Literary letters for auction at Sotheby’s on Thursday


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Dozens of Mark Twain’s letters and writings, from his early days in San Francisco until the end of his life, form the centerpiece of an auction taking place Thursday at Sotheby’s in New York. An autographed manuscript of his ‘A Family Sketch,’ the never-published work written originally as ‘In Memory of Olivia Susan Clemens, 1872-1896’ (a tribute to his daughter Susy, who died of meningitis at age 24) is estimated to sell for $120,000 to $160,000. The letters, Sotheby’s writes, ‘reveal Twain in various moods from playful to cantankerous.’

The Twain manuscript and letters are part of the James S. Copley Library Collection. Copley was a newspaper publisher and philanthropist; there will be two auctions Thursday.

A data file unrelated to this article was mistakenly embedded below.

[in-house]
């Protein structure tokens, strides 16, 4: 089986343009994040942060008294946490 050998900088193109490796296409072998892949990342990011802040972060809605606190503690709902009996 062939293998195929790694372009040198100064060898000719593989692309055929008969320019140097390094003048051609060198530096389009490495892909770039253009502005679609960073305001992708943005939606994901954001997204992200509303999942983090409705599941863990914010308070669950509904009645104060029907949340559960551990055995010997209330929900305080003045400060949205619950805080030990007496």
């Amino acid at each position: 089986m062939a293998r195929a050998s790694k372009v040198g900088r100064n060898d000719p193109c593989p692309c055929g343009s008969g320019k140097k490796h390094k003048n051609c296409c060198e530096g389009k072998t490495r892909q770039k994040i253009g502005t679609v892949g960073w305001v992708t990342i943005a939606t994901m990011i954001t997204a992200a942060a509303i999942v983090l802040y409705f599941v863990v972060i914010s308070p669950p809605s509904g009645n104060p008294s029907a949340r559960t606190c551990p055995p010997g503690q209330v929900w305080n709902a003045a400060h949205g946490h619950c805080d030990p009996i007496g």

Other literary letters on the auction block include:

- Two letters from Charlotte Bronte, one estimated at $70,000-$100,000 and the other at $30,000-$50,000- Two letters signed ‘Emily’ from Emily Dickinson, each estimated at $35,000-$50,000- A pen-and-ink portrait of F. Scott Fitzgerald, inscribed with a quote from ‘The Great Gatsby’ and signed by Fitzgerald, estimated at $25,000-$35,000- A collection of letters -- and, it appears, snapshots -- from John Steinbeck, estimated at $25,000-$35,000- 115 items from Robinson Jeffers, including first editions, manuscripts, signed letters and an autographed photo, estimated at $18,000-$25,000- A typed speech (given at Princeton) with handwritten notes, signed, by Albert Einstein, estimated at $10,000-$15,000- A partial letter, with signature ‘Walt,’ from Walt Whitman to his mother, estimated at $10,000-$15,000- A letter from Charles Dickens, with extravagant signature, estimated at $8,000-$12,000- A calling card of Sir Arthur Conan Doyle, with the notation ‘I fancy the ‘Valley of Fear’ is the swan song of Sherlock Holmes,’ estimated at $8,000-$12,000

Perhaps the value of letters is going up as letter-writing moves into its own swan song. Is there any chance that collectors of the future will pony up for authentic author e-mails?

-- Carolyn Kellogg